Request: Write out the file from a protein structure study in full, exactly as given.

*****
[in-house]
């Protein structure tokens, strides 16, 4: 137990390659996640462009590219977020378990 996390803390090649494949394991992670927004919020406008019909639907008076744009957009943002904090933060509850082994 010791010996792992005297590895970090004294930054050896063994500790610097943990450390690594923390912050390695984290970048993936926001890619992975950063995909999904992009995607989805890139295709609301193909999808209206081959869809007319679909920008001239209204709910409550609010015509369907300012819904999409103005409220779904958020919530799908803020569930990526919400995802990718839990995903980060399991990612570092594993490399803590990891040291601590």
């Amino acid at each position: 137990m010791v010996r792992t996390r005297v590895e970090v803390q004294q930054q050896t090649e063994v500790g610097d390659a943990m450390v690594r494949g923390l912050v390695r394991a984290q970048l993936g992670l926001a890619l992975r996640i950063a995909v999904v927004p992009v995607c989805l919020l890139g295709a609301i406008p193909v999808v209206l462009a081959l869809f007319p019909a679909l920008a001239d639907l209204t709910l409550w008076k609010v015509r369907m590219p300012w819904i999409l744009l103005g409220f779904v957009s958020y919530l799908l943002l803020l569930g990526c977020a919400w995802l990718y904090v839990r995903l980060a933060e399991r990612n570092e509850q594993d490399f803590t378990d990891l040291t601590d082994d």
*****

[in-house]
């Protein structure tokens, strides 16, 4: 137990390659996640462009590219977020378990 996390803390090649494949394991992670927004919020406008019909639907008076744009957009943002904090933060509850082994 010791010996792992005297590895970090004294930054050896063994500790610097943990450390690594923390912050390695984290970048993936926001890619992975950063995909999904992009995607989805890139295709609301193909999808209206081959869809007319679909920008001239209204709910409550609010015509369907300012819904999409103005409220779904958020919530799908803020569930990526919400995802990718839990995903980060399991990612570092594993490399803590990891040291601590």
């Amino acid at each position: 137990m010791v010996r792992t996390r005297v590895e970090v803390q004294q930054q050896t090649e063994v500790g610097d390659a943990m450390v690594r494949g923390l912050v390695r394991a984290q970048l993936g992670l926001a890619l992975r996640i950063a995909v999904v927004p992009v995607c989805l919020l890139g295709a609301i406008p193909v999808v209206l462009a081959l869809f007319p019909a679909l920008a001239d639907l209204t709910l409550w008076k609010v015509r369907m590219p300012w819904i999409l744009l103005g409220f779904v957009s958020y919530l799908l943002l803020l569930g990526c977020a919400w995802l990718y904090v839990r995903l980060a933060e399991r990612n570092e509850q594993d490399f803590t378990d990891l040291t601590d082994d």